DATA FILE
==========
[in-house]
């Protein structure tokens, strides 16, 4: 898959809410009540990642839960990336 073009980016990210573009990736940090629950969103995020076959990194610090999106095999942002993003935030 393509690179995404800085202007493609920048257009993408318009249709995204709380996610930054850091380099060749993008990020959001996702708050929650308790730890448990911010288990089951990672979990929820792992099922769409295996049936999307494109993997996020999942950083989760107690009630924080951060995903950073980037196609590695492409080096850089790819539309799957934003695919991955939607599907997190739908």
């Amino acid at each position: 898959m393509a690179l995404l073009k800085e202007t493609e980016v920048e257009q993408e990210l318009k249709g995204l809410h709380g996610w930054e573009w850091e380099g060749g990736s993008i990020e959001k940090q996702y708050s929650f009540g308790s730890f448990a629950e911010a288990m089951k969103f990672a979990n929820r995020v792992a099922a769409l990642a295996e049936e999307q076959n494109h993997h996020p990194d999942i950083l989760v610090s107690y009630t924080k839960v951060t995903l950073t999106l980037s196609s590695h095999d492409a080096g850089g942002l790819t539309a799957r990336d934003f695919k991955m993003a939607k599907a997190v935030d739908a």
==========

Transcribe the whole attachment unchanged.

[in-house]
């Protein structure tokens, strides 16, 4: 898959809410009540990642839960990336 073009980016990210573009990736940090629950969103995020076959990194610090999106095999942002993003935030 393509690179995404800085202007493609920048257009993408318009249709995204709380996610930054850091380099060749993008990020959001996702708050929650308790730890448990911010288990089951990672979990929820792992099922769409295996049936999307494109993997996020999942950083989760107690009630924080951060995903950073980037196609590695492409080096850089790819539309799957934003695919991955939607599907997190739908």
């Amino acid at each position: 898959m393509a690179l995404l073009k800085e202007t493609e980016v920048e257009q993408e990210l318009k249709g995204l809410h709380g996610w930054e573009w850091e380099g060749g990736s993008i990020e959001k940090q996702y708050s929650f009540g308790s730890f448990a629950e911010a288990m089951k969103f990672a979990n929820r995020v792992a099922a769409l990642a295996e049936e999307q076959n494109h993997h996020p990194d999942i950083l989760v610090s107690y009630t924080k839960v951060t995903l950073t999106l980037s196609s590695h095999d492409a080096g850089g942002l790819t539309a799957r990336d934003f695919k991955m993003a939607k599907a997190v935030d739908a």